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Long before Barangaroo drew the designer eye of some of the world’s top architects and the glittering towers they built lured the uber-rich from around the world, the foreshore was better known for the Hungry Mile, a barren roadway named after the queues of workers who sought work on the docklands during the Great Depression.
There were few residents, but in neighbouring Millers Point there were an estimated 300 public housing properties to house Sydney’s neediest citizenry.
Views of housing along High St as seen from Hotel Palisade, Miller’s Point. Credit:Wolter Peeters
Not any more. A selloff of public housing by the state government means that generations of working-class locals no longer live in the historic sandstone terraces. But the money being splashed around in Millers Point – $5 million for a rundown terrace, up to $10 million for a double-fronted one with views – is a fraction of that at Barangaroo.
There, Crown’s distinctive One Barangaroo tower – designed by international architectural firm WilkinsonEyre – dominates the skyline, and Lendlease’s trio of towers, designed by acclaimed architect Renzo Piano and known collectively as One Sydney Harbour, is fast taking shape.
The tallest of Lendlease’s buildings, known as Residences One, is not due for completion until early next year, but it already claims Australia’s most expensive residential sale of $140 million.
The “sky mansion” occupies the top three levels of the 72-storey building, offering a nine-bedroom spread with swimming pool, spa, gymnasium and separate living quarters in the sub-penthouse below.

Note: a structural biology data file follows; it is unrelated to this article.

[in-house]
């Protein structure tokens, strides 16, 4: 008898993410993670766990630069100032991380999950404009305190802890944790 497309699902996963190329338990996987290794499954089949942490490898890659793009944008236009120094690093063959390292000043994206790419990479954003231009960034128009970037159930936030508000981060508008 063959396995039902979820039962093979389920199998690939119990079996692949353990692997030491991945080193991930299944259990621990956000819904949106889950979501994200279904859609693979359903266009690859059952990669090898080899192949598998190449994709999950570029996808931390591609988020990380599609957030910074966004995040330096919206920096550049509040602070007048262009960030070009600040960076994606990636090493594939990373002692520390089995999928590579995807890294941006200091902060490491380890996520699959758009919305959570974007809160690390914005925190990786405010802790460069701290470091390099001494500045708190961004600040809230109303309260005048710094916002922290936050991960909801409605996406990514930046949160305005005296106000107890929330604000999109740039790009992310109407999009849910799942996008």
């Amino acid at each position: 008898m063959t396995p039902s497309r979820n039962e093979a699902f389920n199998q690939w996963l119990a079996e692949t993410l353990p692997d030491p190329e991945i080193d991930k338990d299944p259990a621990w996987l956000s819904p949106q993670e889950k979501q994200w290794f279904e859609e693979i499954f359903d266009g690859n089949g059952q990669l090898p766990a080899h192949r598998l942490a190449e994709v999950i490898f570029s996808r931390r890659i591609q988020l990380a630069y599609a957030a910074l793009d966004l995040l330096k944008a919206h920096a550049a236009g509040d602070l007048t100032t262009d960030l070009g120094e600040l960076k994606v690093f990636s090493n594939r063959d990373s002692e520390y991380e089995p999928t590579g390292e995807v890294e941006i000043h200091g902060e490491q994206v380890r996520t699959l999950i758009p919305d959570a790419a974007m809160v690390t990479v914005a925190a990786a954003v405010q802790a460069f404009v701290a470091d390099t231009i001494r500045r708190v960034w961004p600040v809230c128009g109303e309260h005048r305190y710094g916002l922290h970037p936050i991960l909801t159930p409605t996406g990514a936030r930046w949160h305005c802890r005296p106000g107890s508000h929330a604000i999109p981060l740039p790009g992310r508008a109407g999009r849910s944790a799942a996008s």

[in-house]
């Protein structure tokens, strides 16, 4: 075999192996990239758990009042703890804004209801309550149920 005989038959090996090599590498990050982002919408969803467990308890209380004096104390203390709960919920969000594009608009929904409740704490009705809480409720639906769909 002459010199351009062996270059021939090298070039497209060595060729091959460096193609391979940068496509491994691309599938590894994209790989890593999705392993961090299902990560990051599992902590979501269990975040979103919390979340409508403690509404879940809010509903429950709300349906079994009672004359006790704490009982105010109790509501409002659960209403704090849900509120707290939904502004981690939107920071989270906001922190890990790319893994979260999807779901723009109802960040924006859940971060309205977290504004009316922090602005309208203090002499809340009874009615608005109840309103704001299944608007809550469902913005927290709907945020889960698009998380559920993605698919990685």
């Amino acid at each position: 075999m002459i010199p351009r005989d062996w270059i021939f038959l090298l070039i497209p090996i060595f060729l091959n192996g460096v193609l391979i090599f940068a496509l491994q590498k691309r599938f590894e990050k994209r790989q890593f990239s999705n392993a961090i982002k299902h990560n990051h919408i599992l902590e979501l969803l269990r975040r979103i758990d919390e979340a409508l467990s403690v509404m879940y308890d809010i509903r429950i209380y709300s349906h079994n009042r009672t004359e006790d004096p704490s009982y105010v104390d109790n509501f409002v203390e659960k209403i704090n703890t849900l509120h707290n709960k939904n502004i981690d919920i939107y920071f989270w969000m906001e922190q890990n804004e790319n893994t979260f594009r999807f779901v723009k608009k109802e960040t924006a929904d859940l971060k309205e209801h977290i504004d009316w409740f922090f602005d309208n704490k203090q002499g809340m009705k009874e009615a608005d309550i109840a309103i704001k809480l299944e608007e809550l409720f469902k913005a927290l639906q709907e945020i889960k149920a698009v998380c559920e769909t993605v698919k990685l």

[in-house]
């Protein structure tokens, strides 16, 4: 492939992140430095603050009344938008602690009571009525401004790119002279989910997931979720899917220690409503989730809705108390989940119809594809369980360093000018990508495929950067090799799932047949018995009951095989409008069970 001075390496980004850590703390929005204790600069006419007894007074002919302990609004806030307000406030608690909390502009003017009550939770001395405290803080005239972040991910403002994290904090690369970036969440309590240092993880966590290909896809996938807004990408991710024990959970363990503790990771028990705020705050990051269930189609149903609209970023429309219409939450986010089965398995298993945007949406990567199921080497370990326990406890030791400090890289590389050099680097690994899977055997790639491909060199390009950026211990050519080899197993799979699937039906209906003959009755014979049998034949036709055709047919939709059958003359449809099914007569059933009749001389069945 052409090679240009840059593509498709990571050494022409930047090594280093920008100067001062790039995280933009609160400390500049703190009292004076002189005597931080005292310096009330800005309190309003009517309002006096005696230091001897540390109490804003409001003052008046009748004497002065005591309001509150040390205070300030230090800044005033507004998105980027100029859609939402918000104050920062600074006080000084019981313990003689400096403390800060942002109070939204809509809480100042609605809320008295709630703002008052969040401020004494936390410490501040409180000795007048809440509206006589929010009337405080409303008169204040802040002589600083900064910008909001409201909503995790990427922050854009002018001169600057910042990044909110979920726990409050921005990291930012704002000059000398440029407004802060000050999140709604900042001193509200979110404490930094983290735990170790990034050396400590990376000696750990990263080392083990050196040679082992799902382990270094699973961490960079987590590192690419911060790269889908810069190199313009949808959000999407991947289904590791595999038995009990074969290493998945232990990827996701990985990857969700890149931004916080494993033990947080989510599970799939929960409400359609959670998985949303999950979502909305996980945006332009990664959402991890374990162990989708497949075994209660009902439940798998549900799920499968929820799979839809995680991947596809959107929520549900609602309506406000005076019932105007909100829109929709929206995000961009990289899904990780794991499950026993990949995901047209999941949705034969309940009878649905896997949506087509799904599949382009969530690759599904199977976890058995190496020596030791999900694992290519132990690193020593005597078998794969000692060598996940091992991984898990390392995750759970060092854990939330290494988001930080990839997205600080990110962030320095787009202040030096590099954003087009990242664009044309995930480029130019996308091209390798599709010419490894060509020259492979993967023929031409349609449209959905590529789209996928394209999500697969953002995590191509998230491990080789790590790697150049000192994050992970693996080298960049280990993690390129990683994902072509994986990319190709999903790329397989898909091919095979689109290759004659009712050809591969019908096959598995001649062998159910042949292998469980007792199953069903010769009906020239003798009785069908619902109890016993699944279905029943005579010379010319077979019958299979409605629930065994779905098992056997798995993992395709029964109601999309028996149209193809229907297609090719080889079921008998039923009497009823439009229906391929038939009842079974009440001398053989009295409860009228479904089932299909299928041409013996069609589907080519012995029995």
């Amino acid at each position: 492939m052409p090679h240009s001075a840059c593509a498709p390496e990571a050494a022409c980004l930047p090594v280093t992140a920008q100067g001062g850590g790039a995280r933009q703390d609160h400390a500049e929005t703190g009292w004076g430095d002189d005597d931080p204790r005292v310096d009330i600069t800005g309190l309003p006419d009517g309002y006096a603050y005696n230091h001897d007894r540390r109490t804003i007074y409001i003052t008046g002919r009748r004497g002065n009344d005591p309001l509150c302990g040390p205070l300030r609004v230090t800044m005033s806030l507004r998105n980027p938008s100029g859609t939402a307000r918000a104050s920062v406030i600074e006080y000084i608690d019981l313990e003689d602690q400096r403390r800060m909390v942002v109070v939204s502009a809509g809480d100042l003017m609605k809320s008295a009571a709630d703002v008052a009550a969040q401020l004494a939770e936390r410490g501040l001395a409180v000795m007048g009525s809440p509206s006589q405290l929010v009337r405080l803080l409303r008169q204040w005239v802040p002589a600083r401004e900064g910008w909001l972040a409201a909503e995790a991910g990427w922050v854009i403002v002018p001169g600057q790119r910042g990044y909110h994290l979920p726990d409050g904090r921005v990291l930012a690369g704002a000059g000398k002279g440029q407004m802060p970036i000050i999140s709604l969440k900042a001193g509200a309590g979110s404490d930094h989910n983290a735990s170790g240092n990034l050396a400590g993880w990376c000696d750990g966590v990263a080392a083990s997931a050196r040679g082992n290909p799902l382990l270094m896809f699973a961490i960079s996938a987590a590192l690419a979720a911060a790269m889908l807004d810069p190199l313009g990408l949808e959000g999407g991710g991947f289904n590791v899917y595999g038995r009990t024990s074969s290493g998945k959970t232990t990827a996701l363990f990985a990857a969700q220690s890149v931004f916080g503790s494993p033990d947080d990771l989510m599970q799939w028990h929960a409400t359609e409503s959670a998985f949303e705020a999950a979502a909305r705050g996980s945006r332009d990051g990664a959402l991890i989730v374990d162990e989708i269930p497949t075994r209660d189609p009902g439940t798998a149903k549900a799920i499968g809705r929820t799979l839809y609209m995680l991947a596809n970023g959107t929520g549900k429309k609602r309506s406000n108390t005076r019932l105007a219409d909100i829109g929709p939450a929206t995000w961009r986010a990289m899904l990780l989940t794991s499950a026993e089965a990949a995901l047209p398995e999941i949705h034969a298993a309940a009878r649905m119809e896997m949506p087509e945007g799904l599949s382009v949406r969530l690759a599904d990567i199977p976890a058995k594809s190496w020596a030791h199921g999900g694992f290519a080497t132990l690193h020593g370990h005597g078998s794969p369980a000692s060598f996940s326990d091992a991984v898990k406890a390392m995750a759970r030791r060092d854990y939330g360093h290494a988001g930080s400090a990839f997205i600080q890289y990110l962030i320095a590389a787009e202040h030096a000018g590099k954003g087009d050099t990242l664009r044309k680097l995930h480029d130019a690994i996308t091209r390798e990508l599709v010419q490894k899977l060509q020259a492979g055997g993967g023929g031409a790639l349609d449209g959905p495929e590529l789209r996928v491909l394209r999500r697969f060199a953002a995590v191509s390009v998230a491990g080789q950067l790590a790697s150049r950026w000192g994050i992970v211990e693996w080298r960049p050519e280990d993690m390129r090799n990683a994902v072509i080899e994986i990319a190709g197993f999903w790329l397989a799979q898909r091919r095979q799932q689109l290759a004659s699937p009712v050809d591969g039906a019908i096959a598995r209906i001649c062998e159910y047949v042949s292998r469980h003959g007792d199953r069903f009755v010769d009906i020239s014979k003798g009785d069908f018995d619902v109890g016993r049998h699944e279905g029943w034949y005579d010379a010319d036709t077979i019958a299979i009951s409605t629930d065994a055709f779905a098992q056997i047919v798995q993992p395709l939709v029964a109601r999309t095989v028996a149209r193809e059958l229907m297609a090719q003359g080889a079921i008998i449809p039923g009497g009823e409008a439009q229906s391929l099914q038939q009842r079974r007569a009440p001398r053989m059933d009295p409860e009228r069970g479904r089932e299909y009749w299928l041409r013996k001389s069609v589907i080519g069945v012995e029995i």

Residences One in construction under Barangaroo.Credit:Louise Kennerely
More recently, the penthouse in the 60-storey building next door has also sold, with sources saying more than $52 million was paid for the two-storey apartment. The “Skyhome” directly below has also sold to a separate buyer for about $44 million.
Confidentiality orders mean the buyers are expected to remain a secret until the buildings are complete and settlement requires the owners’ names to be lodged on public title records.
No such secrecy remains at Crown’s 71-storey tower next door since settlement began on the apartments last year, revealing a who’s who of billionaires and corporate heavyweights who have collectively coughed up $1.2 billion for apartments.
First revealed as a buyer in 2017 was former Crown chairman and then major shareholder James Packer, whose purchase of a bespoke two-storey apartment was announced to the ASX in 2017 for “more than $60 million” and without “any special treatment on the price”.
It settled four years later for $72,229,573, paid in cash.
A leaked floorplan of Packer’s apartments gives a glimpse of the sort of luxury that the workers trudging the Hungry Mile could only have dreamed of: a grand entry to a vast open-plan living area with double-height ceilings and a curved staircase, formal and informal living rooms, a home cinema, four bedrooms and a home office all with ensuites, a self-contained apartment for staff, gymnasium, spa and a main bedroom with its own living area and “his and her” walk-in wardrobes.